I am a proud mama this weekend. Yesterday was Sam's advancement test in karate from white to yellow belt. He's been salivating over this moment for months, although we had our ups and downs getting here.
Sam begged us to take karate. We finally relented in September and said we'd give it a try, and he was so excited. His dojo is structured so that each child gets an individual or small-group lesson once a week, and can come to as many classes as they'd like in addition. Every Thursday after school Sam would change into his gi and off we would go to his lesson, and every Saturday Mark would take him to his big group lesson.
We ran into trouble about 4 weeks in, when the newness started to wear off and his white belt, which would eventually hold 3 black stripes signifying advancement, remained bare.
"I don't want to go to karate today! I want to quit!" came the whine from underneath a pile of pillows on the couch. "Karate is boring!"
"I understand you don't want to go and you want to quit," I said. "But we made a promise to Sensei that we would be there this afternoon, so we have to go today. We can talk about this more when we get home if you'd like."
His attitude would always have improved after class, but we still had a rough few weeks. One time, I actually had to carry him in to the dojo while he clung to my neck. We were both obviously pretty frustrated with each other. His Sensei saw and came over, with an expression that said he knew exactly what was going on.
"Let me talk to Sam," he said.
I left the waiting room and wandered outside with Caroline, knowing I wouldn't be helping if I was standing there. I watched through the glass as Sensei got down on Sam's level and talked to him and I saw Sam nod a few times, then smile and follow him into the open gym area for class. Afterward, Sensai came and talked to me, told me that it was normal for kids to go through phases like that, and that it was important to just keep coming back.
Things got better from there, but we still had some ups and downs. Sam was sent to sit in a corner a few times during class when he was disruptive or not listening, but Sensai always took the time to talk to Sam afterward about how studying karate takes focus and he knew he could do it. He told me privately that Sam's penchant for falling down on purpose or blowing random raspberries was something he remembered doing as a kid when he felt like his energy was all cooped up, and he knew what he was going through. I observed many times when Sensei would give Sam positive reinforcement in front of the group, such as praising him for his tenacity or focus during a particular exercise, or noting how hard he was working at something. I saw Sam's attitude towards karate change as he gained the stripes on his belt, and eventually the invitation to the yellow belt test.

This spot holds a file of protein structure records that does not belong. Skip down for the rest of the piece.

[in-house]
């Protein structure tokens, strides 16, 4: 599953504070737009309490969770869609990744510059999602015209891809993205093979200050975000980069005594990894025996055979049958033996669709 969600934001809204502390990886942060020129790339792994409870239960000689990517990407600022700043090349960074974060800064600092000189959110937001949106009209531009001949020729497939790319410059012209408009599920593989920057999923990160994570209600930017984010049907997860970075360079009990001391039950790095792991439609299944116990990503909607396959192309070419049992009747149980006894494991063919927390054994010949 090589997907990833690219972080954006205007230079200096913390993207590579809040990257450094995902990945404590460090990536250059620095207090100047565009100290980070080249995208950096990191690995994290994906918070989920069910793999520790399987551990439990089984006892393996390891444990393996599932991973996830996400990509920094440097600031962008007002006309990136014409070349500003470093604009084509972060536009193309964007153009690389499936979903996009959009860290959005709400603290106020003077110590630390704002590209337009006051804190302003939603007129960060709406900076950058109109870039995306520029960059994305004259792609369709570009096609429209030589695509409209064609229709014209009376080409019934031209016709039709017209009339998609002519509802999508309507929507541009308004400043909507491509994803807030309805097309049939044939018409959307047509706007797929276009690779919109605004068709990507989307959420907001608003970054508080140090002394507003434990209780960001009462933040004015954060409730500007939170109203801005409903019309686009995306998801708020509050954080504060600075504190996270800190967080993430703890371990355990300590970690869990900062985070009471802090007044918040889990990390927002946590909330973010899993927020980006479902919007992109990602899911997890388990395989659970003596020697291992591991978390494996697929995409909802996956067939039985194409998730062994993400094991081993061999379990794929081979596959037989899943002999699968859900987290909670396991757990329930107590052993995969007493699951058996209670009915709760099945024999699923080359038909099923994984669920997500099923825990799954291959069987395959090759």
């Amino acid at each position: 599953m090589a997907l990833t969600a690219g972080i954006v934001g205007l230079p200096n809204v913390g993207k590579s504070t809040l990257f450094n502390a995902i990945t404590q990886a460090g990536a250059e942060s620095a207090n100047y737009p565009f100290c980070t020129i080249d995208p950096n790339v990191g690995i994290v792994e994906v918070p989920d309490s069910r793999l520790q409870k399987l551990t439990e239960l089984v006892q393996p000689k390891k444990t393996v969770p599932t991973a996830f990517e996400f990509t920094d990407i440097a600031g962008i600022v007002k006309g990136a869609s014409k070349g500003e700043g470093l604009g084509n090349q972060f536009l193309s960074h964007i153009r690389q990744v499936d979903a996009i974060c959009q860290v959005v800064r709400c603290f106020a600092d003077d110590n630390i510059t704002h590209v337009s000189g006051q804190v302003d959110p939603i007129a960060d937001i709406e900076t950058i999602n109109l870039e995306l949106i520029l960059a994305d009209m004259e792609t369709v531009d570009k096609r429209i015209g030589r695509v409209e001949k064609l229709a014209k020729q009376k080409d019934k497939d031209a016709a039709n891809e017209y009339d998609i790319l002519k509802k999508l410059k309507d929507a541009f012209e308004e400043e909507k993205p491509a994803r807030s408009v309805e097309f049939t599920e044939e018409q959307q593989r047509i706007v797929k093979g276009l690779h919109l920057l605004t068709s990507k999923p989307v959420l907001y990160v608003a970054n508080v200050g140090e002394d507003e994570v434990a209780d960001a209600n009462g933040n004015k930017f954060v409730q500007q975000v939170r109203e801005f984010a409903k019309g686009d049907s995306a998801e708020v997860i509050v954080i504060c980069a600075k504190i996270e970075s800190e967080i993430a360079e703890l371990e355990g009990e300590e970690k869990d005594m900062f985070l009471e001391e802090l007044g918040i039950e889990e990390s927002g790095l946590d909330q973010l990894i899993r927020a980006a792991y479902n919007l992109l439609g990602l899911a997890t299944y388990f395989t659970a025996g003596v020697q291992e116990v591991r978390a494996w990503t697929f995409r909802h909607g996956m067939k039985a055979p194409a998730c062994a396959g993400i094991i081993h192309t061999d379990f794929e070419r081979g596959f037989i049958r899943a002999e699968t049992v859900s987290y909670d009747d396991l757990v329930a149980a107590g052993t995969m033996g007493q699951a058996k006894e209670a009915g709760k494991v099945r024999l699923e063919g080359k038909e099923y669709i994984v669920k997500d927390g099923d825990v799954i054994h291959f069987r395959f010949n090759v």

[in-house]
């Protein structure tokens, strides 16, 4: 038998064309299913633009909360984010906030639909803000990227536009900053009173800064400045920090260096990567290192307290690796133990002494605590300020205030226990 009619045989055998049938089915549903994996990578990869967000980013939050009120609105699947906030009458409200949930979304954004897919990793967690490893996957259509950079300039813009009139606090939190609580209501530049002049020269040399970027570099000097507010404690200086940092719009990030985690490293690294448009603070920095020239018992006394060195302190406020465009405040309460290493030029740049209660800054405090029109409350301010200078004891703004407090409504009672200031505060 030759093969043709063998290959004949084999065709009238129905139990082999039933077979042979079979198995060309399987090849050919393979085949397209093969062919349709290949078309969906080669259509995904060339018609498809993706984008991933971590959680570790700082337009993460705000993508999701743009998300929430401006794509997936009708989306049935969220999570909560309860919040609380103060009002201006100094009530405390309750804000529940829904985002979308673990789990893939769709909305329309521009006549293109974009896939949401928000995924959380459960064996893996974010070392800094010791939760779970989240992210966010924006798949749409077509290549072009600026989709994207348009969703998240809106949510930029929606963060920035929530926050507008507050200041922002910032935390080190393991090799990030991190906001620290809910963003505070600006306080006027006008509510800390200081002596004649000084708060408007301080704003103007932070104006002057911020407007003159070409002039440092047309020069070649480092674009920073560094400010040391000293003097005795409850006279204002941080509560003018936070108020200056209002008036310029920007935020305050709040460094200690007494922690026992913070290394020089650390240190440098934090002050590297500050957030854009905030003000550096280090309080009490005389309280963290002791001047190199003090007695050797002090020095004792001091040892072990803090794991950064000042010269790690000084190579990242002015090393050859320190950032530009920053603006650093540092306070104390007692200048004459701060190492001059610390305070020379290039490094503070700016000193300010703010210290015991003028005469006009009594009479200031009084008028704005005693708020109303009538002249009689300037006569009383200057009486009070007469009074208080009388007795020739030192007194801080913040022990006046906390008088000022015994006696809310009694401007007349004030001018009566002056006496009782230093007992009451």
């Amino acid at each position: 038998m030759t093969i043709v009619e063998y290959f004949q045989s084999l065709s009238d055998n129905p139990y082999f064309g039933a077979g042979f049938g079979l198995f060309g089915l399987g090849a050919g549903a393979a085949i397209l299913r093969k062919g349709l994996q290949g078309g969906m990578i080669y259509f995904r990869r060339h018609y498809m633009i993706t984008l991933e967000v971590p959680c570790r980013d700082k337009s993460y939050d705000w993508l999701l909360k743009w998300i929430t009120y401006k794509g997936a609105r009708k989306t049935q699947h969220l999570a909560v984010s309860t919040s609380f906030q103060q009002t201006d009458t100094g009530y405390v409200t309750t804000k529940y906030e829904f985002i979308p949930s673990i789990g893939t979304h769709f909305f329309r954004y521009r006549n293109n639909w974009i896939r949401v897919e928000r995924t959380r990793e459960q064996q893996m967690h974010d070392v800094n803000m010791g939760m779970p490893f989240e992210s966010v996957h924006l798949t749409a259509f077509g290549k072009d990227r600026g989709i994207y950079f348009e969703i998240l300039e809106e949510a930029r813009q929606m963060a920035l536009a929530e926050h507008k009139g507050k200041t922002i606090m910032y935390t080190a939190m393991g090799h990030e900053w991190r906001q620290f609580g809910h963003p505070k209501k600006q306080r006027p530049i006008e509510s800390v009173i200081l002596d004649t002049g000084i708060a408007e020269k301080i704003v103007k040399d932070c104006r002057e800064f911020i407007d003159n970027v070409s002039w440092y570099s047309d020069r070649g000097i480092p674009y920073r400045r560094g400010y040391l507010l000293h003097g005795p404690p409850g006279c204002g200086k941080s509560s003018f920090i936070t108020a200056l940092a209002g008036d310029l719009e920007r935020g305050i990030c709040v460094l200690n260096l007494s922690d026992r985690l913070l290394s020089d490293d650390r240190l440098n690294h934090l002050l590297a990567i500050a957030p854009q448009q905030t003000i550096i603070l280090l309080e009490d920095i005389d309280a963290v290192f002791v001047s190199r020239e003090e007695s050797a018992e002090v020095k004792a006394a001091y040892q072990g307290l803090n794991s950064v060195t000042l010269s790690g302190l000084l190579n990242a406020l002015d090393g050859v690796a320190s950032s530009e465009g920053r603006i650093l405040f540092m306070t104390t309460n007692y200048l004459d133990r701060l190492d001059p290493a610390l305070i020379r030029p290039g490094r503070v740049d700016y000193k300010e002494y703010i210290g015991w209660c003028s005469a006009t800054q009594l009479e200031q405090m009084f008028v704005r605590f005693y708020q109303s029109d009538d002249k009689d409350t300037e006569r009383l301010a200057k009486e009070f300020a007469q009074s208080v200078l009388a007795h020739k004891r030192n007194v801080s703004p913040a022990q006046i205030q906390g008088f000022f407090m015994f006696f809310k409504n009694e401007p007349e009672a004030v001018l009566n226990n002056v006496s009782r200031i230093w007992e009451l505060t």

We weren't allowed to attend the test itself, but Mark was able to come at the very end and observe the way the kids were given their belts. As the parents entered, all the kids sat quietly meditating, kneeling on the ground with their eyes closed while their parents snapped pictures. The three senseis at the dojo walked around and quietly placed each child's new belt and certificate in front of them, telling them that when they opened their eyes they would find out if they passed.
When Sam finally opened his eyes, Mark said that his face told it all - shock, joy, surprise, pride all mixed together. You can see it written all over him in the picture Mark took of him holding his certificate and belt with the senseis. Afterward, Sam told Mark that part of the test was that they were each asked what they learned from their studies so far. Sam's answer was that earning a yellow belt takes a lot of focus.
So yeah, I'm pretty proud. And, as I told Sam, not just of the accomplishment but of the fact that he worked so hard, stuck with it when it wasn't as fun, and kept coming back. I'm also really heartened to see the relationship between Sam and his sensei, especially as we get ready to send him off to kindergarten and years of adult authority figures who are not us.
But most importantly, I see that Sam is proud of himself. He was able to articulate at the test what his particular challenge was, and voice that he overcame it. I see that he is proud not just of the belt, but in all of the work that went into earning it.
And I also reflect on what Mark and I do to show and reinforce those values. That we value working hard over trophies. That when everything seems overwhelming, sometimes just showing up when you promised to is enough for now and the rest will come later.
I know we'll have lots of ups and downs in our future, over karate and over other things. He'll want to quit, he'll get frustrated and sad when he doesn't make progress, doesn't win, or feels like all the work is in vain. But I hope we can help him understand all these things, put them in perspective and remind him that working hard for something takes time, and is ultimately its own reward.
A new thing
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